Unit heaters can be used in nearly any heating type application and facility size. Most common settings include:
Garages & workshops - for professional and occasional mechanics, craftsmen and enthusiasts with interest in motors, wood or metal working, hunting, fishing and other activities.
Warehouses & distribution facilities - where floor plan, ceiling height, loading docks and other factors require a versatile and effective heating solution.
Greenhouses - where maintaining air temperature and circulation are crucial and humidity is present.
And many, many others, including manufacturing, packaging, cargo routing, etc.
Unit heaters vs baseboards, radiators & radiant heat
Unit heaters can be a viable alternative or addition to radiant floor heating, baseboards and duct heating options, offering features which no other method provides. They are practically indispensable in settings where outdated, inappropriate or no current heat source exists.
- Compact - since unit heaters are designed to be mounted near the ceiling, away from foot traffic areas, they take virtually no space.
- Ease of installation - it is much easier to install a unit heater in a crowded or already furnished space than to install baseboards & ducts.
- Faster heating - unlike baseboards and radiant heat, which may take a while to heat up, unit heaters are ready to go in a moment’s notice.
- Flexibility – unit heaters can be removed (when moving to a new location) or repositioned as needed with minimal modifications.
- Noise - even the most quiet unit heaters produce a lot of noise when compared to the silent operation of radiant heating and baseboard systems.
- Dust in the air - propeller and blower motor fans move the air, inevitably moving dust and other particles.
- Temperature distribution - radiant floor heating systems heat the floor, where occupants spend most of the time, whereas hot air from the unit heaters either has to be circulated continuously or it will naturally rise to the ceiling.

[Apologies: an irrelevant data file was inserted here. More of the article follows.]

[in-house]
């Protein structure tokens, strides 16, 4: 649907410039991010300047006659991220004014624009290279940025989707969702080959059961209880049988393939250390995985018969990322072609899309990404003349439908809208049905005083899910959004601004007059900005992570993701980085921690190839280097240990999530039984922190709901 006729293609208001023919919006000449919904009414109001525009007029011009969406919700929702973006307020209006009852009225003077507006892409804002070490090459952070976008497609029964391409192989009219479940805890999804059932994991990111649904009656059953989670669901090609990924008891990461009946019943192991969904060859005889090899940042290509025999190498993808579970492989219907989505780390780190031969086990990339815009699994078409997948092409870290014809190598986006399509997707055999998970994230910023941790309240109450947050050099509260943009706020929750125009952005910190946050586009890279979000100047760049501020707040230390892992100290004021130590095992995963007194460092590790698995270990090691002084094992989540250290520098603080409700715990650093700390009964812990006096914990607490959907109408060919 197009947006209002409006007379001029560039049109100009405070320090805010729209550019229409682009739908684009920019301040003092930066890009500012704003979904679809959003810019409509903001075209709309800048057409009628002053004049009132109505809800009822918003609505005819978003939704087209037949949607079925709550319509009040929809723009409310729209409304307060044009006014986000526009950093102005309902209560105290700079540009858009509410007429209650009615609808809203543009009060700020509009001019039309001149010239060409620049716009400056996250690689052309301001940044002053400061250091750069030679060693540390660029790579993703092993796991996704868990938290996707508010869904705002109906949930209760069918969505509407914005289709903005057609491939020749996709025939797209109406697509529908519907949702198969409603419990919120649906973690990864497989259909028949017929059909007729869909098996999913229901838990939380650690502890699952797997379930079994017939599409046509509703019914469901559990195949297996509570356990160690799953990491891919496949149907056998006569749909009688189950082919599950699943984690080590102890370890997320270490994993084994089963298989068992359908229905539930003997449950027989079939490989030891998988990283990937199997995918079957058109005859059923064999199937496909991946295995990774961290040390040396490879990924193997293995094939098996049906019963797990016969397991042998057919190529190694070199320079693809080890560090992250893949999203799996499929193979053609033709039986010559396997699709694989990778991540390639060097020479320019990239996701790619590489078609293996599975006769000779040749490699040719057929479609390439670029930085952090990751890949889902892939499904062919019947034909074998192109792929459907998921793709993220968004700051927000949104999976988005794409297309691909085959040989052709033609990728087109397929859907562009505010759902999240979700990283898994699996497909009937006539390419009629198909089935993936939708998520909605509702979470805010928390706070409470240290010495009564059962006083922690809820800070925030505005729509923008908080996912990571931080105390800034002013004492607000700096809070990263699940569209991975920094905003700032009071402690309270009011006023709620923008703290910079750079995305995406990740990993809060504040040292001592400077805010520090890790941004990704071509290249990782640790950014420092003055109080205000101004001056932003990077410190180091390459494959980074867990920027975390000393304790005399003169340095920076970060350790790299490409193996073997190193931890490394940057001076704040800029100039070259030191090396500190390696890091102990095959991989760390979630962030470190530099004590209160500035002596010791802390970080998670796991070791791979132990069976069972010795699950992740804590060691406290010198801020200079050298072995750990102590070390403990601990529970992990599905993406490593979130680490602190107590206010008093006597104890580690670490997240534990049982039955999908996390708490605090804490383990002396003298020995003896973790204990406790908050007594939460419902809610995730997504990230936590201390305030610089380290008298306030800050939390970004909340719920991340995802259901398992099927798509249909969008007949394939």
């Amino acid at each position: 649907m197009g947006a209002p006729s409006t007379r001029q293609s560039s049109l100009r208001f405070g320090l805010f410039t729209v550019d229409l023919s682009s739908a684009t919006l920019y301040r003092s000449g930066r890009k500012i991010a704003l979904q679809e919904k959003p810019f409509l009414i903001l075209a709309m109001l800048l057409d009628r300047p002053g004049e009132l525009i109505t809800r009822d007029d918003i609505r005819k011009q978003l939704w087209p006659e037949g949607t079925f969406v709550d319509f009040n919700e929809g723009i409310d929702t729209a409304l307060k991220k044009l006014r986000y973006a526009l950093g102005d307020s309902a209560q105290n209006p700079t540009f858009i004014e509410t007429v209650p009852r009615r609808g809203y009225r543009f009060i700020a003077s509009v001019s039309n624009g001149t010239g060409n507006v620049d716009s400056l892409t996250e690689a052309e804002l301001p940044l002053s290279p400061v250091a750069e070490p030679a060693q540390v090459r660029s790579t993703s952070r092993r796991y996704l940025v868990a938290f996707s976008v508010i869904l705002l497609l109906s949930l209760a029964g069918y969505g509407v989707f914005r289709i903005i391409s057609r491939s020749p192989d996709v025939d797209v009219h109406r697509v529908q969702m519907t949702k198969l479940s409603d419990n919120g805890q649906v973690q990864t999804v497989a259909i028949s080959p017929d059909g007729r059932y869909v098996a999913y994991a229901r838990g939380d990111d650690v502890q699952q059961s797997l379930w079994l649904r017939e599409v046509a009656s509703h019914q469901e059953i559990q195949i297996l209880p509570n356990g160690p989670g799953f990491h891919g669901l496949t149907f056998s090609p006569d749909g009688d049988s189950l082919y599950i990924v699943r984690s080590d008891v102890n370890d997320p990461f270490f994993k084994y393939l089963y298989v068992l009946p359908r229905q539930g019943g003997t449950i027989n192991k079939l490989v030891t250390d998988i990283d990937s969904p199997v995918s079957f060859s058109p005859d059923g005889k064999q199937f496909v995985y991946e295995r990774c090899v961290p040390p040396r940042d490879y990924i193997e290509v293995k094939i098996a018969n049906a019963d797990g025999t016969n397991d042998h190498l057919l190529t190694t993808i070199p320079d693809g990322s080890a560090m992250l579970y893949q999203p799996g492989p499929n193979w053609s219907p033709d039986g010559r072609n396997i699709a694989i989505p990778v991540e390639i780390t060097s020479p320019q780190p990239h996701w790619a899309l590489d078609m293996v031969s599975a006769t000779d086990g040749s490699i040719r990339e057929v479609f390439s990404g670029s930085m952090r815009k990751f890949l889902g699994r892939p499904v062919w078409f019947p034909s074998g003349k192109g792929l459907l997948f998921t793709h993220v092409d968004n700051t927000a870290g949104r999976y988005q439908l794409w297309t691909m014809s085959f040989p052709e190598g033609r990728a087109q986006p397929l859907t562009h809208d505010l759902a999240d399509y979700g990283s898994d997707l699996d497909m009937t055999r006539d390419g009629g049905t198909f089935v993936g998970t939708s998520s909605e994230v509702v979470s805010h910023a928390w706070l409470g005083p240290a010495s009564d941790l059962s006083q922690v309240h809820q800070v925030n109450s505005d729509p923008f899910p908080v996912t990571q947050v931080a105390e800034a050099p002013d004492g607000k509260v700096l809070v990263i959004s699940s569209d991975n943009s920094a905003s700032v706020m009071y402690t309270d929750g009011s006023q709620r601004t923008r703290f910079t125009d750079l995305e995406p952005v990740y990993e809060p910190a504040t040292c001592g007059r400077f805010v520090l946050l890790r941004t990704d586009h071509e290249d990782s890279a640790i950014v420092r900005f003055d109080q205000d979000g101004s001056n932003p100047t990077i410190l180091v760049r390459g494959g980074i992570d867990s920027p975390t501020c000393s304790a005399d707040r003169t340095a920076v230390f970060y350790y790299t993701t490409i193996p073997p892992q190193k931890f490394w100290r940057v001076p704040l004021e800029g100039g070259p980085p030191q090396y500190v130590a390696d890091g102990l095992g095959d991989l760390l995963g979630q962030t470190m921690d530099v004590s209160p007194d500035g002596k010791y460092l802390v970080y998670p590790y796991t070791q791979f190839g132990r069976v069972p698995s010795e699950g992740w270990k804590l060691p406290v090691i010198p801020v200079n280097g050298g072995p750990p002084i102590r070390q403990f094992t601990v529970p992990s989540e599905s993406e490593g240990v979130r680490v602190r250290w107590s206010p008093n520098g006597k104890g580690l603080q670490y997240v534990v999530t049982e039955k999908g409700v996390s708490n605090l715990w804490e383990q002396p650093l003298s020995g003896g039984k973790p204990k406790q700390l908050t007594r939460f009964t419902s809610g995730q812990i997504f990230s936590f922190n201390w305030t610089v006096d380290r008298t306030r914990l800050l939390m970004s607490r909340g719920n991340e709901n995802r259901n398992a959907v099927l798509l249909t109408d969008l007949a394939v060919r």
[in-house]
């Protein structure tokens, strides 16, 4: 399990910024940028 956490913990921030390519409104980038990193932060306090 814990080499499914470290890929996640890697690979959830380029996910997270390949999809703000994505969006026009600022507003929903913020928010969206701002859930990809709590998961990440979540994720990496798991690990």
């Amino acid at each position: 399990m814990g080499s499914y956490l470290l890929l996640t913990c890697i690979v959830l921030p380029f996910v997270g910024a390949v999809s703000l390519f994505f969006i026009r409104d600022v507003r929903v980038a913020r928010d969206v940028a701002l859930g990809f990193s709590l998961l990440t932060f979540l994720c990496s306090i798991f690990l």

- Operating cost and energy efficiency - on average, radiant systems’ efficiency still outperforms that of the unit heaters.
Gas vs electric vs hot water/steam vs oil heaters
The choice of fuel or energy source primarily depends on the its’ availability, convenience of use or specific indoor environment conditions that must be met.
Gas unit heaters
are by far the most common choice and a large variety of options allows to select a proper unit for practically any application.
Electric unit heaters
tend to be smaller than the gas ones and are often used for smaller applications or as a backup heat source, where running gas, oil or hot water lines is impractical or cost prohibitive. Since these do not produce combustion gases, there’s no need to install flue pipes, further simplifying installation.
Hot water (hydronic) & steam unit heaters
are a cost effective and practical solution where a non-potable hot water source (from a boiler, indirect water heater or similar) already exists, especially where the latter is in close proximity and/or has a high energy efficiency. Similarly to their electric counterparts, they do not require vent pipes and are in general, quicker and easier to install than gas and oil-fired units. Due to inherent design, hydronic unit heaters are better suited for small to medium residential and commercial settings.
Oil-fired unit heaters
are the least common of all, reserved mainly for applications where no other fuel/energy source is available.
- Made in the USA
- Established in 1918 - over 100 years of expertise
- Largest selection of unit heaters in the industry
- Top of the line quality
- Long life expectancy of the products and 10 year heat exchanger warranty (gas models)